Monday, July 2, 2012


Hello Trackers:

June 26 – Soldotna – We trackers it is still raining but we are not going to let that get us down. The Soldotna homestead museum and pioneer village had great information about the area. Again we were the only ones there so we were lead through the museum by our own guide Carol. Boy, she was a wealth of knowledge. It was like taking a walk down history lane. Did you know that the plot to kill Lincoln also included a plot to kill Secretary of State William Seward because he headed the negotiating for the purchase of AK? He was attacked the same time as Lincoln by an assassin in his home. The assassin posed as a delivery man with meds for the Secretary. Seward’s son blocked the man from entering. The assassin shot at him but the gun misfired. He ran passed the son and attacked 64 year old Seward with a knife. Lucky for him he survived with wounds to the face. It was felt with Lincoln and Seward out of the way there may not have been an AK. Before AK became a state there was homesteading. Just like the OK Homestead Act. From 1940’s to 1959, a person could come to AK and purchase 40 acre. You could get up to 4 40 acres plots. But each plot had to touch. So some plots were very jagged. You also could not own acres on both sides of the river. You had to live on the property for 5 years and produce 1 crop. As an incentive to vets to move to AK they could get the same deal and only have to live there 1 year. This could be done because the Federal Government owned the land. We toured actual cabins from the 1800’s and 1900’s. It is amazing what men thought their wives would live in. Some women took one look at the cabin with no floor and no window panes and took the first ship home. Other men were considered and made the house presentable. Ah Ha!!  Men can learn from other men’s mistakes. Alaska tried their best to become as state for more than 40 years. In 1927 there was a flag design contest. A 13 year old orphan of Aleut-Russian-Swedish descent won. He wrote: The blue is for the AK sky and the forget- me- not, an AK flower. The North Star is for the future of AK, the most northerly in the union. The Dipper is for the Great Bear – symbolizing strength.  Never under estimate the mind of youths. He won $1,000 which he was able to save for college. If you are an AK resident and over 65 you get the following: $130 dollar a month for whatever, no property tax for the first $300,000 of your homes worth, fishing, hunting, trapping & drivers license are free. Until 1970, AK was a grand hunting area like Africa. As an elderly person you can designate who can use your permit since they maybe too old to fish etc. As a resident you are able to fish for the first two weeks of fishing season to get your “Subsistence Fishing”. This means - this is the food that is put away for the winter. The head of household get 25 fish and each people of the house can get 10 fishes. Is this a reason to retire to AK?? No. Sounds good but don’t forget the snow is coming. Cally still looks good to us. Do you know why AK finally was granted statehood??? You are correct OIL. The government knew there was oil in Barrow but had no way of getting it down. In 1958 oil was discovered on the Kenai Peninsula which is in the Cook Inlet. Easy pickings. This was the fore runner to the pipeline.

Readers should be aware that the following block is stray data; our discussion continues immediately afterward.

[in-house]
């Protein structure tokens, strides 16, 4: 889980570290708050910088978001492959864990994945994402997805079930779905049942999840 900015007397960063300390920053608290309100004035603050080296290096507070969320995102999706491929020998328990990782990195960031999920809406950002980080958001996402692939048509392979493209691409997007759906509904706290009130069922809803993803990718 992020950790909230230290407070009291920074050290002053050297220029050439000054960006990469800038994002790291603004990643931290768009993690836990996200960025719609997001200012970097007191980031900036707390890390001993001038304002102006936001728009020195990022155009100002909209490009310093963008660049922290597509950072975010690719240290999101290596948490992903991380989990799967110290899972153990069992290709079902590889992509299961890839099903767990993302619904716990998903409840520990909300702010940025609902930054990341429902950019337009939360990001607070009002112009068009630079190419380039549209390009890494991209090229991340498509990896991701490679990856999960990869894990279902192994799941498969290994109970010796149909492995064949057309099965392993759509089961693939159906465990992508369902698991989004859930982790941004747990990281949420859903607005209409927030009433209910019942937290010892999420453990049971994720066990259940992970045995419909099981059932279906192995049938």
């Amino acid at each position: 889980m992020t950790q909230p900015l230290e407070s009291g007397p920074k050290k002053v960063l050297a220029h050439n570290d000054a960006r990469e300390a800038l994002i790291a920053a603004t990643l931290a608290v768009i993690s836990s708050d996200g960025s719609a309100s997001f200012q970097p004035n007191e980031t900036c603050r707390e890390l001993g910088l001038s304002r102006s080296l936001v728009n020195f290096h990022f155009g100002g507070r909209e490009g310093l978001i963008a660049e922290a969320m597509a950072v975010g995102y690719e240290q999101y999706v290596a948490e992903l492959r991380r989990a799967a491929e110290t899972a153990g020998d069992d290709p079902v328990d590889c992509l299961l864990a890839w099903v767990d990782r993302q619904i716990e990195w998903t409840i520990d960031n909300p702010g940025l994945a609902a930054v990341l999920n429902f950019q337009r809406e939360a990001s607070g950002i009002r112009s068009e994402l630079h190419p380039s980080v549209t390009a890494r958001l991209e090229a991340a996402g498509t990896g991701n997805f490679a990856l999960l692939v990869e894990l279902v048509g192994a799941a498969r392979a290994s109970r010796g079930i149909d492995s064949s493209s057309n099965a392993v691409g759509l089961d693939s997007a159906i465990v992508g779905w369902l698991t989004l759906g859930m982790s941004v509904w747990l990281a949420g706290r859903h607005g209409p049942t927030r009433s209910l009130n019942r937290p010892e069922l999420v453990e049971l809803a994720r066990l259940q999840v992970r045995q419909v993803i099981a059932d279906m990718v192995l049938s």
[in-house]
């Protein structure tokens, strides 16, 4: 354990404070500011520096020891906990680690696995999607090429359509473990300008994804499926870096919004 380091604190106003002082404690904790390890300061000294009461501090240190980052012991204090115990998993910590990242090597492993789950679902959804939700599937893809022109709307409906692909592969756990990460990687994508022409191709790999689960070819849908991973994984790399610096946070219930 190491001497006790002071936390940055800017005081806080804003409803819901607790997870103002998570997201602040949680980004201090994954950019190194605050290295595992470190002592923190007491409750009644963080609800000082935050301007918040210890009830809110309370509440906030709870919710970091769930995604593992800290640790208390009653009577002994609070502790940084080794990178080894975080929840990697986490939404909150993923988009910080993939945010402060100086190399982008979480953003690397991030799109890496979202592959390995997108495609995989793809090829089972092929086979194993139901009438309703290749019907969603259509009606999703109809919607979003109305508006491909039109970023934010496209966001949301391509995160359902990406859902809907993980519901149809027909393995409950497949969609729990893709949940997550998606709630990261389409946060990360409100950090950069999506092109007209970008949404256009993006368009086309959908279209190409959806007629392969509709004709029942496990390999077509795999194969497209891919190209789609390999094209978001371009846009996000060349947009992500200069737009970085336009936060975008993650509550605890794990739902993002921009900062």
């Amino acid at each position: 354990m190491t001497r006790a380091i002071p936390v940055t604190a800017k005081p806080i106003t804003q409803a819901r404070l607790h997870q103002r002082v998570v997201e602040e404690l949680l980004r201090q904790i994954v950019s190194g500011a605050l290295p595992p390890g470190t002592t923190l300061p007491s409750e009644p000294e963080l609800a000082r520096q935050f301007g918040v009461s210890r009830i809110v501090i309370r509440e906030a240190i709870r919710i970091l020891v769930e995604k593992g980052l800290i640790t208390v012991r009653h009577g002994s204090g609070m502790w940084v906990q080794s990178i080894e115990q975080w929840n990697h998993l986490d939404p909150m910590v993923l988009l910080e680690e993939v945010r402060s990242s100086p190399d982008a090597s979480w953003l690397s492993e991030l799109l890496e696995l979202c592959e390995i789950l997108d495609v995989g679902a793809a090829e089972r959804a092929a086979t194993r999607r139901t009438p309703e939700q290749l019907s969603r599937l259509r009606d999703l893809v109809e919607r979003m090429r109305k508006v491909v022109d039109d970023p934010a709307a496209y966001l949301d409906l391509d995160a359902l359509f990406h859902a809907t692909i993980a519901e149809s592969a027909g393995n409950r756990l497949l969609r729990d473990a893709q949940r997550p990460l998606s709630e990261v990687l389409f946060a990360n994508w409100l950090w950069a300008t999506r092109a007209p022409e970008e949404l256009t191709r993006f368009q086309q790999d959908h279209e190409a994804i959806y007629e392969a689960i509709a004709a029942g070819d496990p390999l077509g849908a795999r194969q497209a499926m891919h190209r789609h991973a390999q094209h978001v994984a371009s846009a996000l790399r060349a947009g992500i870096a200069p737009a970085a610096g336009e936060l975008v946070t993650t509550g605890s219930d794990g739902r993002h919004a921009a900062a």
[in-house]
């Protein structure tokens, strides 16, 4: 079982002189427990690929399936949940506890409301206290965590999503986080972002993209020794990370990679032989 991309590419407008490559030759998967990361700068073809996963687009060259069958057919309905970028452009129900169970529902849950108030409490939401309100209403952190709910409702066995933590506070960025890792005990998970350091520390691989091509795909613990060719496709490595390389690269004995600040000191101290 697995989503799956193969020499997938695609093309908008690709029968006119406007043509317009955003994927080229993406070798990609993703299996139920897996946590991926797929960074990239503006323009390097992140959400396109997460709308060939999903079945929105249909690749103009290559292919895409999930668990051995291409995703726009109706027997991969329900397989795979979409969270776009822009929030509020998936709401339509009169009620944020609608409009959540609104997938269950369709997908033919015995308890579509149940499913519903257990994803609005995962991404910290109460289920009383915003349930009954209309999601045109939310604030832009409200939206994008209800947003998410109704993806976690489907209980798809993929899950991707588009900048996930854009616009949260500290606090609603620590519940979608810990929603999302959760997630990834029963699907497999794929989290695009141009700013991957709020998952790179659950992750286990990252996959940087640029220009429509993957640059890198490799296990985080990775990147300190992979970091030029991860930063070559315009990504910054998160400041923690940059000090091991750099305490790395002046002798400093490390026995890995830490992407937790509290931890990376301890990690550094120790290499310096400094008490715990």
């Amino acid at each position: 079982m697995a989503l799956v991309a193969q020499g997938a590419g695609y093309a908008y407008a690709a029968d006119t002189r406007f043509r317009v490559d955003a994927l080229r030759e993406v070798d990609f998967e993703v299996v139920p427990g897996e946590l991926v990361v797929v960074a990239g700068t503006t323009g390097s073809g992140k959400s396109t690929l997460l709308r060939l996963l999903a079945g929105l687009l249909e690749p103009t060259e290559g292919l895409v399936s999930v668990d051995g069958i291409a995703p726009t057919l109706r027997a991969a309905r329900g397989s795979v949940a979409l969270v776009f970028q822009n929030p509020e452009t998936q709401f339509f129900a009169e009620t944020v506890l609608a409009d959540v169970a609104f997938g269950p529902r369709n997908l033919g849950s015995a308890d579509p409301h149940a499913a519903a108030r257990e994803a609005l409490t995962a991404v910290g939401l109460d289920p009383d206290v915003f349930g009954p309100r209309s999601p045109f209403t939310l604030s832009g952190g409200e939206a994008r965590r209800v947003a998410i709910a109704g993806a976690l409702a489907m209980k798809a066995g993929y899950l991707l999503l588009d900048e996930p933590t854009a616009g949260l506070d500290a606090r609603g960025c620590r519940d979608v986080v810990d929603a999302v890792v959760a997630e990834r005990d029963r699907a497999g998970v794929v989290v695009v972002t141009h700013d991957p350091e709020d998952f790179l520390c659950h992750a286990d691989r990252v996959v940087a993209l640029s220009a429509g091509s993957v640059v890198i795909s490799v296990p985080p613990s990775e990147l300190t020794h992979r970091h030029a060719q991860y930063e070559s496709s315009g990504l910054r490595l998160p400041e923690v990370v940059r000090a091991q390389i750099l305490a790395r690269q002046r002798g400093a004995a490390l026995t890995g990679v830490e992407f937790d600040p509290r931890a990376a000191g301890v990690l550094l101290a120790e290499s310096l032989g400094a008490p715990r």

Question of the day – What is the name of the boy who designed the AK flag? Well look it up and let me know your answer.